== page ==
Recent Court Decision Finds That OSHA Can Search Employer Histories As Far Back As Necessary To Issue Citations For Repeat Violations
The Occupational Safety and Health Administration's (OSHA) authority to issue “repeat violation citations” creates the potential for very costly citations for employers.
As it stands now, the penalty for a serious violation can be as high as $12,934, while the maximum penalty for repeat violations is roughly ten times that amount. In recent years, OSHA had indicated that as a matter of policy, it would look back five years to determine whether it would issue a repeat citation. However, in a recent, non-precedential summary decision, Triumph Construction Corporation v. Secretary of Labor, the Second Circuit Court of Appeals determined that OSHA’s statutory authority to identify repeat citations was not subject to any time limitation.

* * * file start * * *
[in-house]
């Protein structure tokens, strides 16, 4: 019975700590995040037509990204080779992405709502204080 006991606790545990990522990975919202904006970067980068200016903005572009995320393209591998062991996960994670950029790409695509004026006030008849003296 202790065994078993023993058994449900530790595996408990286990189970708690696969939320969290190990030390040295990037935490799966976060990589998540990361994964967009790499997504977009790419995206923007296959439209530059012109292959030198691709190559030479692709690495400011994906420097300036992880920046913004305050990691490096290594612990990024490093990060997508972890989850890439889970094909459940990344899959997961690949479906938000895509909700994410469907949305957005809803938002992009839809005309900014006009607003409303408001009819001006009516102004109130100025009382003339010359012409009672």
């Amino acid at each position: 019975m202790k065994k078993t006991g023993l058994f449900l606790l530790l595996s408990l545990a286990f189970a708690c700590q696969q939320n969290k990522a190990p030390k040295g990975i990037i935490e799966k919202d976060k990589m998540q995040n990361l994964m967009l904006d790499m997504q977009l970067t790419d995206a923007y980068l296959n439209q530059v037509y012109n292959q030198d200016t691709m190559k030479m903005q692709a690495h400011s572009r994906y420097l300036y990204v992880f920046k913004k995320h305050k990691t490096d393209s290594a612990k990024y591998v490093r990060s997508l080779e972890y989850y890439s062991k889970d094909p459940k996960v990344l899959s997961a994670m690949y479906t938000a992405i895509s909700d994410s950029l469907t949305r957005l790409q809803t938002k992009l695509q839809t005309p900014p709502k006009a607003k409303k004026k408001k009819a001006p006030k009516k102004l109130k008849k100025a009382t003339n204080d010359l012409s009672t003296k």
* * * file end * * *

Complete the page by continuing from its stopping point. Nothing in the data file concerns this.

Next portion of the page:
While OSHA has not yet announced that it intends to alter its current policy, employers should still carefully consider whether to contest serious citations from OSHA, especially on routine tasks, training or equipment where the likelihood of repeat violations can be higher. Employers should also carefully maintain records of citations and document their efforts to abate prior citations, in order to help make sure that when problems get fixed, they stay fixed.
When trying to assess the costs of appealing a citation, employers should also bear in mind that having a serious citation on the books may not be an issue that OSHA quickly forgets.